a blood sample for the presence of disease markers,
either in a doctor’s office or on the battlefield, could
soon become as quick and easy as scanning the bar-code
of a grocery item. Using nanotechnology, researchers
at Northwestern University have developed a way to label
tiny disease markers in blood with unique DNA tags,
which they call bio-bar-codes. The tags can then be
scanned by an instrument to identify diseases ranging
from cancer to Alzheimer’s, or identify exposure to
bioterror agents such as anthrax and smallpox, they
about the analytical test, which appears promising
in experimental studies, are scheduled to appear in
the May 19 print issue of the Journal of the American
Chemical Society, a peer-reviewed publication of the
American Chemical Society, the world’s largest scientific
society. The study was published online today (April
27) on the journal’s Web site.
test has the potential to completely revolutionize
medical diagnostics,” says Chad A. Mirkin, Ph.D.,
head of the study and director of Northwestern’s Institute
for Nanotechnology, located in Evanston, Ill. He says
that the test will bring efficient, high-tech DNA
diagnostics to unprecedented settings, including the
battlefield and Third World villages, as well as hospitals
and the home.
test is easier, faster, more accurate and less expensive
than polymerase chain reaction (PCR), which is currently
used to detect and quantify DNA samples, he says.
The new test, called bio-bar-code amplification (BCA),
could be ready for marketing in as little as one year,
conventional tests that require one or more vials
of blood, the new test allows a single drop of blood
to paint a patient’s comprehensive disease profile
in about the same amount of time it takes for a routine
test is based on a set of chemical probes that are
used to tag disease markers. If one is trying to detect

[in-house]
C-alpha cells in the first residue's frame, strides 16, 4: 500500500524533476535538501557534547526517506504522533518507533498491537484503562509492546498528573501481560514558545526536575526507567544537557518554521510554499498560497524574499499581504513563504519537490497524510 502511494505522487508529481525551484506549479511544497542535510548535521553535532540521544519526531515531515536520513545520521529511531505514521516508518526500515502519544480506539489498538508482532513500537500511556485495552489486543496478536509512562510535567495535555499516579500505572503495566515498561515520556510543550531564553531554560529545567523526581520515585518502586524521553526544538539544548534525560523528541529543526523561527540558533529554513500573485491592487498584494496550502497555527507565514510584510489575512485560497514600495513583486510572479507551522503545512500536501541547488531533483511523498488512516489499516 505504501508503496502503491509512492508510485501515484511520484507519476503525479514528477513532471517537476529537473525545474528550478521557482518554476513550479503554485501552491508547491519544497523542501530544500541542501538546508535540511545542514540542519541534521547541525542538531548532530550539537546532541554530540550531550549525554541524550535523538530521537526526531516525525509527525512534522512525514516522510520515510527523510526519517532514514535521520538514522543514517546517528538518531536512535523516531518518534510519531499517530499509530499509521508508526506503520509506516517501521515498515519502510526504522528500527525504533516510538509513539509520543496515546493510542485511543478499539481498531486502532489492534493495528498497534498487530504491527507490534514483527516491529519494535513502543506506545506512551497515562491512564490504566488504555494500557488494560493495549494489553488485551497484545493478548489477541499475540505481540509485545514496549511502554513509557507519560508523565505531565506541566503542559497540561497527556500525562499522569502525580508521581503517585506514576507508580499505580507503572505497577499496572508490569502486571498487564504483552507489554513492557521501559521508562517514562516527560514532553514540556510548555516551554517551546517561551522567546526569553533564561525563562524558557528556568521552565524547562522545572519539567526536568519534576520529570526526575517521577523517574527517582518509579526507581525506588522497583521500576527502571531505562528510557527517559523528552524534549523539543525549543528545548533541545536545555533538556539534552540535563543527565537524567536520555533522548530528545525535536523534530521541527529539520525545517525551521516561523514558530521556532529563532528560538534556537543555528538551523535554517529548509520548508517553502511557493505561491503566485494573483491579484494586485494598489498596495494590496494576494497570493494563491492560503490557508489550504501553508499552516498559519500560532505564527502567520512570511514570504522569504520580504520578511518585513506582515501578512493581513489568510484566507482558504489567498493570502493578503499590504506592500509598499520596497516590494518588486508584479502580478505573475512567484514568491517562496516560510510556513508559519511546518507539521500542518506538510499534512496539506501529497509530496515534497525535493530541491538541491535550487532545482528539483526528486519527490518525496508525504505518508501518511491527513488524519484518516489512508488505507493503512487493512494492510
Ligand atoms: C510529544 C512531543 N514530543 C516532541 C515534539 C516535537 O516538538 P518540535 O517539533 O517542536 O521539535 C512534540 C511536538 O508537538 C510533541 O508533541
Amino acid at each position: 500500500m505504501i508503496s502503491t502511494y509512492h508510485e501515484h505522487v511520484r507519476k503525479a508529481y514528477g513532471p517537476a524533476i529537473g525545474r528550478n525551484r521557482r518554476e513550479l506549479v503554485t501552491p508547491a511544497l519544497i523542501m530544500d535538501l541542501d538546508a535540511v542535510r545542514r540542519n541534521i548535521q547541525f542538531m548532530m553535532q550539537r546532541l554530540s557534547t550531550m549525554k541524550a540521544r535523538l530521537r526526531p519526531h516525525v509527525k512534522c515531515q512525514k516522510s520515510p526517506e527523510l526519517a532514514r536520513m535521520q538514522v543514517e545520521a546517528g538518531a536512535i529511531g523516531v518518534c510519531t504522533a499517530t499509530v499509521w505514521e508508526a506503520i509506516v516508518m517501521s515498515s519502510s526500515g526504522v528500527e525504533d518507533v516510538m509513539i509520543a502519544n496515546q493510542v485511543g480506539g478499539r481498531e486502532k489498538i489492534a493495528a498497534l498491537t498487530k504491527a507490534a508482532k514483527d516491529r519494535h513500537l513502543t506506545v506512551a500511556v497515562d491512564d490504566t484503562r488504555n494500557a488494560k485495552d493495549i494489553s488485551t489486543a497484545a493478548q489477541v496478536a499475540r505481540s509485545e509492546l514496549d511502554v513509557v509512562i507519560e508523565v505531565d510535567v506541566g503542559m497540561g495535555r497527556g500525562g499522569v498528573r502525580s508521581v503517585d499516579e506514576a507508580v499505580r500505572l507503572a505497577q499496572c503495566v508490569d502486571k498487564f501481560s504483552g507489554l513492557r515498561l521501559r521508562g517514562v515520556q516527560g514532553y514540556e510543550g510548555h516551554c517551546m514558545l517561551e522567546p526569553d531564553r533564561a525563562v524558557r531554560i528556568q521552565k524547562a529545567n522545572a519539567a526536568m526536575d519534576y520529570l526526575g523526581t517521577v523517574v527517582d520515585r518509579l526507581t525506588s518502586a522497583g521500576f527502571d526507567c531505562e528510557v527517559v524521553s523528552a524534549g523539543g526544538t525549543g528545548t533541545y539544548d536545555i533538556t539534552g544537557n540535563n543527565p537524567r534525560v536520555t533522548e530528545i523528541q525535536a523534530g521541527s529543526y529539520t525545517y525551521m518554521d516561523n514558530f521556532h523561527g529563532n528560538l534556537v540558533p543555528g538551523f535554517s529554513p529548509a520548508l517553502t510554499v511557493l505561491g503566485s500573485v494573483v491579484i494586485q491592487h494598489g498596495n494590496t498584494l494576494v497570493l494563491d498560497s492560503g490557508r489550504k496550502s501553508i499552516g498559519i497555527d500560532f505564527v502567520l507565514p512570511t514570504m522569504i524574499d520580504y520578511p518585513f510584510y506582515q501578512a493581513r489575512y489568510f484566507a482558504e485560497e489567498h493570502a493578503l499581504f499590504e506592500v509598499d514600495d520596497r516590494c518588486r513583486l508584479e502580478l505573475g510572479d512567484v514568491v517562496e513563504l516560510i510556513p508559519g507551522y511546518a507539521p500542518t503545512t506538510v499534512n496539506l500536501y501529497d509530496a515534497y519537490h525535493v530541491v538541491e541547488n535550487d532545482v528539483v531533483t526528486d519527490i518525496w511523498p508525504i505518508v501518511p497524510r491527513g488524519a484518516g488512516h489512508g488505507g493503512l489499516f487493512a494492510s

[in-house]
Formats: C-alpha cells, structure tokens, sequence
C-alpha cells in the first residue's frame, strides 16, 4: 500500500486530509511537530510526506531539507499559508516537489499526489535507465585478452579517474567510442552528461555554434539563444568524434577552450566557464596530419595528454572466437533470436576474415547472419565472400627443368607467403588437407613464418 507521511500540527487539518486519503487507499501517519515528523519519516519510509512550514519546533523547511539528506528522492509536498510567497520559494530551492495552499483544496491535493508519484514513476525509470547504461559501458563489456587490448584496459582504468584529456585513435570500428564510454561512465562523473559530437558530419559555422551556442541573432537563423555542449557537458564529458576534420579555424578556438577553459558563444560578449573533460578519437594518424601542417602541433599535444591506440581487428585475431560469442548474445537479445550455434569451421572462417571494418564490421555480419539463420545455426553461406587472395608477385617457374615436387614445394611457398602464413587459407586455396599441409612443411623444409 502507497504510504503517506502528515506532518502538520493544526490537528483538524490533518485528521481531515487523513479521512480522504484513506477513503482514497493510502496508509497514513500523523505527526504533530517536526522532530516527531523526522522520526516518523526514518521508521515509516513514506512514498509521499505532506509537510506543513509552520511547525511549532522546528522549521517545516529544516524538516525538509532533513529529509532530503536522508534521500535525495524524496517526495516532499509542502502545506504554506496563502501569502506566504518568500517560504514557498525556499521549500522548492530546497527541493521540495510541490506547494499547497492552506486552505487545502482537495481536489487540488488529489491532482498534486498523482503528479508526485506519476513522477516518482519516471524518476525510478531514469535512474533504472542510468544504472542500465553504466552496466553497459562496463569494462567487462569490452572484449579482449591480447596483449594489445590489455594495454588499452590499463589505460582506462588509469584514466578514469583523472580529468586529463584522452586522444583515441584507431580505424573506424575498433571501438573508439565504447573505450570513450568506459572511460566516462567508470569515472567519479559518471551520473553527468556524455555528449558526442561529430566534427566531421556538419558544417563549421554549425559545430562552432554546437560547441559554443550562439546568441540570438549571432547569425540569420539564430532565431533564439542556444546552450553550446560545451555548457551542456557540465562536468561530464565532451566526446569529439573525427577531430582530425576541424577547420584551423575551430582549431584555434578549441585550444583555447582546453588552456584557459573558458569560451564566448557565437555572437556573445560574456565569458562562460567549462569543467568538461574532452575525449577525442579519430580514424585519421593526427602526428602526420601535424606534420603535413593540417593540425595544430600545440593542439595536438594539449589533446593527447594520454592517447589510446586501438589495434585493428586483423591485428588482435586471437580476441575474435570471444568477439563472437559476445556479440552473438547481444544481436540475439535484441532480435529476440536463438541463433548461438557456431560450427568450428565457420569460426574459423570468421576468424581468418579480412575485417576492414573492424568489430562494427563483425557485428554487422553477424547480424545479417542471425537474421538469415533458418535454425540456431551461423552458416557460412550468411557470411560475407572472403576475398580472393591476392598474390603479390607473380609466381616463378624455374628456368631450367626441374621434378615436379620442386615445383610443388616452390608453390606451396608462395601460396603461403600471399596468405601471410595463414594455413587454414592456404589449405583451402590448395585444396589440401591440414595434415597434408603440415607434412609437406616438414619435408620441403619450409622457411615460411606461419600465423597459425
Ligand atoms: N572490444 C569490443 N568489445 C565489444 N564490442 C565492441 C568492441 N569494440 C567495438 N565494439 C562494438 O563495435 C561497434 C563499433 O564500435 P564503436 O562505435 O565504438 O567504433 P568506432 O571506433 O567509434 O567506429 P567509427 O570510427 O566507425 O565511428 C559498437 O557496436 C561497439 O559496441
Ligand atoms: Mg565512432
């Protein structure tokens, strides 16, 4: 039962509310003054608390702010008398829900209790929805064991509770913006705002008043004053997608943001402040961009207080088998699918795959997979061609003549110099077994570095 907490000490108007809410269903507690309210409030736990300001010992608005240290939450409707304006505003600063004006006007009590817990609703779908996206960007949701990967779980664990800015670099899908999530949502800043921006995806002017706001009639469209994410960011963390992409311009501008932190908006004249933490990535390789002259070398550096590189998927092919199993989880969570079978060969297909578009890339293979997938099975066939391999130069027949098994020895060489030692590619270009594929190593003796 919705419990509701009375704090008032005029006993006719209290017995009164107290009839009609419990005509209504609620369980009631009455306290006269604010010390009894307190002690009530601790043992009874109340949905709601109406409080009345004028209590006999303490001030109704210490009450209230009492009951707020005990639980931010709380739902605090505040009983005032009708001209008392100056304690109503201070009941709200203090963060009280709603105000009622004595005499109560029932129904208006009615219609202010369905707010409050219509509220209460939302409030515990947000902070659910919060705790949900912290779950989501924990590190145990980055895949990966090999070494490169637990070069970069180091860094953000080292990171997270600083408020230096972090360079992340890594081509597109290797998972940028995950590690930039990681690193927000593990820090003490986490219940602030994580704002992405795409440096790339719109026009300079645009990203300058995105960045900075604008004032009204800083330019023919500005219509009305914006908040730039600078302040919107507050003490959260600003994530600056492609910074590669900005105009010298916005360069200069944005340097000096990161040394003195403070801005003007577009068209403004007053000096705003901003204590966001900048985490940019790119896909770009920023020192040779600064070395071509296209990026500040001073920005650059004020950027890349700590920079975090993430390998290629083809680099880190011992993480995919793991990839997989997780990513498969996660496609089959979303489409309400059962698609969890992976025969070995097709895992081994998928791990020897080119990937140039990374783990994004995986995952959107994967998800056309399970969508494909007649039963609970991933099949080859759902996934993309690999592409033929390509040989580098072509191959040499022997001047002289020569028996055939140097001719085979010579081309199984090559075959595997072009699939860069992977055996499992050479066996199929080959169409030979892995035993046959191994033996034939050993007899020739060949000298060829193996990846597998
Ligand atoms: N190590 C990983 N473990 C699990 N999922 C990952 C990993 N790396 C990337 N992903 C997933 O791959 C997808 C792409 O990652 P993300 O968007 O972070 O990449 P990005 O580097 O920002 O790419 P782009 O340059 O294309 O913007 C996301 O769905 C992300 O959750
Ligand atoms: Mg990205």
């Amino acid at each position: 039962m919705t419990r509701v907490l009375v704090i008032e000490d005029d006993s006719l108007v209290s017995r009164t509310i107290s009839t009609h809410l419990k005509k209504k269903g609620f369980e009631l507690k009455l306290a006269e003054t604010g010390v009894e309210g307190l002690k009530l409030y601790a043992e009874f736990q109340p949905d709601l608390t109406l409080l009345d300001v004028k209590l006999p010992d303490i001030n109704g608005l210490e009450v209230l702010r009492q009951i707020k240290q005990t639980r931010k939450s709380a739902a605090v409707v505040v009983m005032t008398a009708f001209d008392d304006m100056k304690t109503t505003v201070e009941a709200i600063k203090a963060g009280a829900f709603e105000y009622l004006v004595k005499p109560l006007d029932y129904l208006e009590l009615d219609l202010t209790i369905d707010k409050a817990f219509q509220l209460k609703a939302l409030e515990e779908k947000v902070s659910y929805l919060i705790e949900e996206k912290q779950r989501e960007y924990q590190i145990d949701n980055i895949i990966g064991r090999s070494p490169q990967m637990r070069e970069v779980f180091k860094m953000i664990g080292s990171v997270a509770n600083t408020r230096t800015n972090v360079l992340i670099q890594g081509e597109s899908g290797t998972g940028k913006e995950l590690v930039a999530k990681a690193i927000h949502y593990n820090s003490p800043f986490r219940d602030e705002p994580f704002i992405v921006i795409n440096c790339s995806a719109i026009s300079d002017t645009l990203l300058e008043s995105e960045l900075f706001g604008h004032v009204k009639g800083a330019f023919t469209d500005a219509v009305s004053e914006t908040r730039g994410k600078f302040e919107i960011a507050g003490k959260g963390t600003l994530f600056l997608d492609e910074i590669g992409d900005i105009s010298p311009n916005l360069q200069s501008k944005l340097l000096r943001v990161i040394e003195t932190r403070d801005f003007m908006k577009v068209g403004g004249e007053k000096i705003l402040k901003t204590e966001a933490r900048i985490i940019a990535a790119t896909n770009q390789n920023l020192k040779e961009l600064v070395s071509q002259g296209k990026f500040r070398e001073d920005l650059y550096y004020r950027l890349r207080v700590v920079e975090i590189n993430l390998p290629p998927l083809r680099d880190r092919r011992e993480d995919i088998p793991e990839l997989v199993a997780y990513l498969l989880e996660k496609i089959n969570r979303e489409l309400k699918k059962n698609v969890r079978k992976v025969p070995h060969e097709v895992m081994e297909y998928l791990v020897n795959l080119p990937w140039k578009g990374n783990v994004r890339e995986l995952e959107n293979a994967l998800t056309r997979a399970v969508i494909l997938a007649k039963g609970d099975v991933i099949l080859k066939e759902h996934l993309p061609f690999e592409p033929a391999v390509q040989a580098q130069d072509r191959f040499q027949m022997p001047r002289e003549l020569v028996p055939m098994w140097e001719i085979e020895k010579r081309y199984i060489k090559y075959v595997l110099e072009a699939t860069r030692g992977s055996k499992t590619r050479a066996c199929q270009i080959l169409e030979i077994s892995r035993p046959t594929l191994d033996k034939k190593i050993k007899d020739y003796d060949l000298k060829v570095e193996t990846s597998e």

exposure to anthrax, for instance, a set of probes
is prepared that represents a unique molecular tag
for anthrax-related DNA. One probe includes a magnetic
nanoparticle containing a single DNA strand that matches
the target (anthrax) DNA. The other probe consists
of a gold nanoparticle attached to a DNA strand that
also matches the target (anthrax) DNA. The gold nanoparticle
is also attached to hundreds of DNA bar-code sequences
that are unique identification tags for the anthrax
target DNA. If anthrax is present in the blood, its
DNA marker is then sandwiched between the two probes,
separated magnetically, scanned and identified.
far, the test has proven accurate in detecting anthrax
lethal factor — a marker for anthrax exposure. It
has also been used to detect prostate specific antigen
— a marker for prostate cancer — at low levels. One
could conceivably develop a bar-code for every disease-related
protein or DNA sequence, according to Mirkin.
scanners that can read the bar-codes are bulky, stationary
instruments, but a handheld prototype is in development.
If all goes well in future studies, bar-code scanning
of blood could be developed for home use, allowing
consumers to make their own initial medical diagnoses
quickly and easily, says Mirkin.
a company that develops nanoparticle-based biodetection
technology for medical diagnostics, was started four
years ago by Mirkin.
for this research was provided by the Air force Office
of Scientific Research, the Defense Advanced Research
Projects Agency, the National Science Foundation and
the National Institutes of Health.